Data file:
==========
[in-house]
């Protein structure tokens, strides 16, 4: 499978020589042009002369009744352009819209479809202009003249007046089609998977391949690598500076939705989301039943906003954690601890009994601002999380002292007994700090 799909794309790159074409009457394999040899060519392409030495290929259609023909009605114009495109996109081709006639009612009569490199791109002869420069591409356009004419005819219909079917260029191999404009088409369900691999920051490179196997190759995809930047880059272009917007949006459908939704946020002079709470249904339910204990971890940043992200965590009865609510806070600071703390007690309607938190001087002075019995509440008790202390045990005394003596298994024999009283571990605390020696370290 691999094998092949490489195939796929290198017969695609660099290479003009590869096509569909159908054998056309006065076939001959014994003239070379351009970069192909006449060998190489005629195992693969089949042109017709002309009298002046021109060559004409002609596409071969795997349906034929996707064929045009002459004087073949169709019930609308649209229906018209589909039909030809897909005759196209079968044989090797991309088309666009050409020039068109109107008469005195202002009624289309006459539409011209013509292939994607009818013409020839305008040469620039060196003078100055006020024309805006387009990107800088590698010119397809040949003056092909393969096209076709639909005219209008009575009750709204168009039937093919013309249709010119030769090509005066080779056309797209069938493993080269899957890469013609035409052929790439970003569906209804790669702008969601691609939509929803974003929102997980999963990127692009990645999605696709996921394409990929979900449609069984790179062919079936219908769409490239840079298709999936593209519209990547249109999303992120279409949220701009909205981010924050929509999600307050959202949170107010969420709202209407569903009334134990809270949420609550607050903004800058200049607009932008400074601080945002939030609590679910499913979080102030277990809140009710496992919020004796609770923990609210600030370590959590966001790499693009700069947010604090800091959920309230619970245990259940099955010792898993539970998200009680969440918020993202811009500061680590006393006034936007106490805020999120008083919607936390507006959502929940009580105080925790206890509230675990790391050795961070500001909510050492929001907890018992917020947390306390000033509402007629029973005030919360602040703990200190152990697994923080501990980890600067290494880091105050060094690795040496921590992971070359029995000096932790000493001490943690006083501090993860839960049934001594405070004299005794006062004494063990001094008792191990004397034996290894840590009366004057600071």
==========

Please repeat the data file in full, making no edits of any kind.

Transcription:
[in-house]
């Protein structure tokens, strides 16, 4: 499978020589042009002369009744352009819209479809202009003249007046089609998977391949690598500076939705989301039943906003954690601890009994601002999380002292007994700090 799909794309790159074409009457394999040899060519392409030495290929259609023909009605114009495109996109081709006639009612009569490199791109002869420069591409356009004419005819219909079917260029191999404009088409369900691999920051490179196997190759995809930047880059272009917007949006459908939704946020002079709470249904339910204990971890940043992200965590009865609510806070600071703390007690309607938190001087002075019995509440008790202390045990005394003596298994024999009283571990605390020696370290 691999094998092949490489195939796929290198017969695609660099290479003009590869096509569909159908054998056309006065076939001959014994003239070379351009970069192909006449060998190489005629195992693969089949042109017709002309009298002046021109060559004409002609596409071969795997349906034929996707064929045009002459004087073949169709019930609308649209229906018209589909039909030809897909005759196209079968044989090797991309088309666009050409020039068109109107008469005195202002009624289309006459539409011209013509292939994607009818013409020839305008040469620039060196003078100055006020024309805006387009990107800088590698010119397809040949003056092909393969096209076709639909005219209008009575009750709204168009039937093919013309249709010119030769090509005066080779056309797209069938493993080269899957890469013609035409052929790439970003569906209804790669702008969601691609939509929803974003929102997980999963990127692009990645999605696709996921394409990929979900449609069984790179062919079936219908769409490239840079298709999936593209519209990547249109999303992120279409949220701009909205981010924050929509999600307050959202949170107010969420709202209407569903009334134990809270949420609550607050903004800058200049607009932008400074601080945002939030609590679910499913979080102030277990809140009710496992919020004796609770923990609210600030370590959590966001790499693009700069947010604090800091959920309230619970245990259940099955010792898993539970998200009680969440918020993202811009500061680590006393006034936007106490805020999120008083919607936390507006959502929940009580105080925790206890509230675990790391050795961070500001909510050492929001907890018992917020947390306390000033509402007629029973005030919360602040703990200190152990697994923080501990980890600067290494880091105050060094690795040496921590992971070359029995000096932790000493001490943690006083501090993860839960049934001594405070004299005794006062004494063990001094008792191990004397034996290894840590009366004057600071």